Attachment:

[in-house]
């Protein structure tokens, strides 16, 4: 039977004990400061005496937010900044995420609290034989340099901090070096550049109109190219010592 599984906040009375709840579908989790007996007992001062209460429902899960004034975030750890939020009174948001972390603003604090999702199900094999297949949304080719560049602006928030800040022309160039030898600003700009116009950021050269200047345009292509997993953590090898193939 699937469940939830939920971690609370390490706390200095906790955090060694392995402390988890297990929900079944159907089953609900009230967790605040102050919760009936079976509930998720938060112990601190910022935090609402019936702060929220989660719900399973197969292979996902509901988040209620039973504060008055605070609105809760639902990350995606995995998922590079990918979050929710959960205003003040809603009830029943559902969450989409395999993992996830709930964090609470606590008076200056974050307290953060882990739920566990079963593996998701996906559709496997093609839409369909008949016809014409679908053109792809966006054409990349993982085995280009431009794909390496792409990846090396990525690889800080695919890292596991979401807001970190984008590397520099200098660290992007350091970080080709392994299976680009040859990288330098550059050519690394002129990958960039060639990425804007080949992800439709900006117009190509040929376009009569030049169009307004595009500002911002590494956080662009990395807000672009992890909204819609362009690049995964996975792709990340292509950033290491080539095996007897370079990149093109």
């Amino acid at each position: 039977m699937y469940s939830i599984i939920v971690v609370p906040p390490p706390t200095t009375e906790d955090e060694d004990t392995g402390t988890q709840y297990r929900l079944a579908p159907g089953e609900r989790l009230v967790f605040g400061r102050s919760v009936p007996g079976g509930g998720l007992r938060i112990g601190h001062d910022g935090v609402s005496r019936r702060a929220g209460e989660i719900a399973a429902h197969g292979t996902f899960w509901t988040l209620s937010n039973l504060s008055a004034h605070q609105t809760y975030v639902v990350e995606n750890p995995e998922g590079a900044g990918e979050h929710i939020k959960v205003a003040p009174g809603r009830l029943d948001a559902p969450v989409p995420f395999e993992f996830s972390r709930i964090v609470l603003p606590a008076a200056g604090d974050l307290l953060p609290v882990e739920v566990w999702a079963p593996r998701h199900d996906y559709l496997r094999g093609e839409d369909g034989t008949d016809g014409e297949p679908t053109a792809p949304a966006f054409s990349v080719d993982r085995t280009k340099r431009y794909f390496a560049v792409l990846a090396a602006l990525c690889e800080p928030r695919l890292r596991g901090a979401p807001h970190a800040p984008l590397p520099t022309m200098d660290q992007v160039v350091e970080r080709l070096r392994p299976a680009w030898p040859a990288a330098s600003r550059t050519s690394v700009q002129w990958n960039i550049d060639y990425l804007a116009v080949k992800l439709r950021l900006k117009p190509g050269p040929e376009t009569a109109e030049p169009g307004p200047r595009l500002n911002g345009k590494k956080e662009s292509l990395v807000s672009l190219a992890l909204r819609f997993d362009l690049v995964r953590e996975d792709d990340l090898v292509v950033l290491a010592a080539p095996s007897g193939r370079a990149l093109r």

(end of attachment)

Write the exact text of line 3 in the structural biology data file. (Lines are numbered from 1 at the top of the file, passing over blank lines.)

């Amino acid at each position: 039977m699937y469940s939830i599984i939920v971690v609370p906040p390490p706390t200095t009375e906790d955090e060694d004990t392995g402390t988890q709840y297990r929900l079944a579908p159907g089953e609900r989790l009230v967790f605040g400061r102050s919760v009936p007996g079976g509930g998720l007992r938060i112990g601190h001062d910022g935090v609402s005496r019936r702060a929220g209460e989660i719900a399973a429902h197969g292979t996902f899960w509901t988040l209620s937010n039973l504060s008055a004034h605070q609105t809760y975030v639902v990350e995606n750890p995995e998922g590079a900044g990918e979050h929710i939020k959960v205003a003040p009174g809603r009830l029943d948001a559902p969450v989409p995420f395999e993992f996830s972390r709930i964090v609470l603003p606590a008076a200056g604090d974050l307290l953060p609290v882990e739920v566990w999702a079963p593996r998701h199900d996906y559709l496997r094999g093609e839409d369909g034989t008949d016809g014409e297949p679908t053109a792809p949304a966006f054409s990349v080719d993982r085995t280009k340099r431009y794909f390496a560049v792409l990846a090396a602006l990525c690889e800080p928030r695919l890292r596991g901090a979401p807001h970190a800040p984008l590397p520099t022309m200098d660290q992007v160039v350091e970080r080709l070096r392994p299976a680009w030898p040859a990288a330098s600003r550059t050519s690394v700009q002129w990958n960039i550049d060639y990425l804007a116009v080949k992800l439709r950021l900006k117009p190509g050269p040929e376009t009569a109109e030049p169009g307004p200047r595009l500002n911002g345009k590494k956080e662009s292509l990395v807000s672009l190219a992890l909204r819609f997993d362009l690049v995964r953590e996975d792709d990340l090898v292509v950033l290491a010592a080539p095996s007897g193939r370079a990149l093109r």